A pet’s welfare needs

You can meet a pet’s basic welfare needs by giving it food, water, ventilation, and by protecting it from injury or ill health. Taking care of your pet also means meeting a pet’s emotional needs, too.

Remember these basic needs, so your pet doesn’t suffer from:

  • thirst, hunger, and an unhealthy diet
  • discomfort
  • pain, injury, and disease
  • fear and distress

Let your pets express their natural self.

Remember that depending on your pet’s age, breed and individual quirks, you will need to consider different needs.

Behavioral needs

Even if they were domesticated a long time ago, both cats and dogs still have a natural urge to express behaviors linked to their evolution. A behavioral “need” is best defined as an animal’s natural tendency to behave a certain way—something the animal can’t help doing. If animals can’t express these behaviors, they get frustrated. Giving them a chance to express these natural behaviors will boost their mental health and stave off bad behavior.

Dogs adapt well to life in family groups, and most dogs prefer not to be left alone in the house for long periods. Destructive behavior, barking, and going to the bathroom inside the house are signs that they’re unhappy being left alone. It’s critical that a puppy or new dog learns to cope with being left alone. You can do this by leaving them for short periods of time—or just in a different part of the home to start—and gradually leaving them alone for longer.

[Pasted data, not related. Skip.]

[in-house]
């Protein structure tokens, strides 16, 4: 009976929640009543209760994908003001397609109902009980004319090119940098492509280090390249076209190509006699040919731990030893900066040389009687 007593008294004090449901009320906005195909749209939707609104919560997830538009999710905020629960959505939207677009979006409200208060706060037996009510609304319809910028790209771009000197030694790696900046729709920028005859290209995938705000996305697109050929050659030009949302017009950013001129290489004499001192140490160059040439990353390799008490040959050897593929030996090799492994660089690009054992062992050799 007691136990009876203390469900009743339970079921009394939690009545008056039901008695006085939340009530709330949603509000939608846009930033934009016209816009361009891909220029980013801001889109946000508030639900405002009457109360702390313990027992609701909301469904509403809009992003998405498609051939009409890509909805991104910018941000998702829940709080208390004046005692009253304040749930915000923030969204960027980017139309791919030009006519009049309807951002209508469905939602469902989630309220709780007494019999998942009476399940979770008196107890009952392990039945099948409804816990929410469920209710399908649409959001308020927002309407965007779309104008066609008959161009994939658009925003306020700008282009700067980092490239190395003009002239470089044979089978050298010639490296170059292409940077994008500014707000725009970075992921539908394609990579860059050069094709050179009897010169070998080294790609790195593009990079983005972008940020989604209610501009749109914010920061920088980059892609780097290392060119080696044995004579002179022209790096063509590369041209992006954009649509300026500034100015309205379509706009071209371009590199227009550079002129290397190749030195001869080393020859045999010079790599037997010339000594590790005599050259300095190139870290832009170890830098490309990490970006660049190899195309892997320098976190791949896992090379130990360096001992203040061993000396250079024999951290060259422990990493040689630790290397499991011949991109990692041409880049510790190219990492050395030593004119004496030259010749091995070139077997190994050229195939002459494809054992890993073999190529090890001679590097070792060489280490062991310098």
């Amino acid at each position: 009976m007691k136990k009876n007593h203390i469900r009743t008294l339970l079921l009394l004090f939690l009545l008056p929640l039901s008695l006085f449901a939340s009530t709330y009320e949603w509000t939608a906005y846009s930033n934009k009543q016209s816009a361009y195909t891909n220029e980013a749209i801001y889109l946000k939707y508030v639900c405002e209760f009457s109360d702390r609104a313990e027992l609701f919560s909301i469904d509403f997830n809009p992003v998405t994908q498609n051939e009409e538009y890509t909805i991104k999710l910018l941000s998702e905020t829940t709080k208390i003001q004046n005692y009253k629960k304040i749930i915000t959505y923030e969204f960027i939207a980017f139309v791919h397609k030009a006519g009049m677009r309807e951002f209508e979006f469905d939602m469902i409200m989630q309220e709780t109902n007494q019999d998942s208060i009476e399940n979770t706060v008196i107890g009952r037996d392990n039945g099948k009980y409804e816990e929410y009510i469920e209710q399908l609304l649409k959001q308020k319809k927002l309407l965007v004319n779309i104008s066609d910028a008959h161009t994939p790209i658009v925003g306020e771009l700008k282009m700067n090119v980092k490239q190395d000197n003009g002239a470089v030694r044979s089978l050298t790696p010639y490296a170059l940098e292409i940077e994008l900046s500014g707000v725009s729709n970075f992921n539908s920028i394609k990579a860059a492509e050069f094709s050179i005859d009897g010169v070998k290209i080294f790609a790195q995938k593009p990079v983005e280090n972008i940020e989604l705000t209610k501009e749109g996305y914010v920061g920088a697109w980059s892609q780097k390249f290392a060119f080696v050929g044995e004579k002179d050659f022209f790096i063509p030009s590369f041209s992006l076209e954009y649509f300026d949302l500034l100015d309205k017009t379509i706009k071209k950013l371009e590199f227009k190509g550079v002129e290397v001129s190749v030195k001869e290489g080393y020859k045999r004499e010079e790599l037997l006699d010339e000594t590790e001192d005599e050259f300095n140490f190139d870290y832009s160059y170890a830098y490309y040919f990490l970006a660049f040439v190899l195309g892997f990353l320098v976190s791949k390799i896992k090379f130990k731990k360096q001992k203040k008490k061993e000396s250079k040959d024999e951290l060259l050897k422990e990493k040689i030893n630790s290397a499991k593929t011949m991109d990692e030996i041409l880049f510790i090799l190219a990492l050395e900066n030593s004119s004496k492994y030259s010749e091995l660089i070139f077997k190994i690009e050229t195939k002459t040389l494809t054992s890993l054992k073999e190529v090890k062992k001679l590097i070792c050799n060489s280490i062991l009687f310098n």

Cat behaviors like scratching, hunting, and bursts of activity come naturally to them. Cats scratch to keep their claws in good condition. Scratching also allows cats to communicate through scent and vertical markings.

Building the bond

Both cats and dogs can form deep emotional bonds with humans. Positive human contact is usually healthy for pets—maybe even more so than contact with other animals.

Human-animal attachments can improve pet owners’ quality of life, too, and the benefits are greatest when the attachment is strong. There are many ways to build and strengthen the bond:

•    Plan enjoyable time together. Relationships are built on spending time together and sharing experiences.

•    Communicate clearly. Cats and dogs tend to focus on body language rather than speech. When training, use consistent signals. Good communication is the basis of a strong bond.

•    Use treats responsibly. Giving cats and dogs pet treats is a great way to encourage bonding and good behavior when training them.

•    Invest in training. Well-trained dogs enjoy life more and are a pleasure to have around. Training also helps reduce dogs’ frustration, since it’s easier for trained pets to understand what’s expected of them.

•    Learn about pet behavior. Take time to understand body language and facial expressions that might indicate happiness or stress. If pets feel they can rely on their owner for protection, they’ll feel closer to their human sidekick.

•    Provide plenty of personal contact. Grooming and stroking doesn’t just feel good for pets—it also helps owners feel more relaxed. Affection, routines, and meeting a pet’s essential needs will strengthen your bond.

Training

Well-trained pets are an absolute delight to live with. They can be more involved in their family’s life—they can go into other people’s homes and even come along on vacation. For dogs, this also means more freedom to run wild and spend less time home alone. A well-trained pet is also easier to keep safe and behaves safely around others—children, most importantly. Training should help a dog understand how to make good choices. It’s essential to provide them with these choices, a safe haven in the home, and a person they trust when away from home. This approach helps them deal with the unexpected and unfamiliar.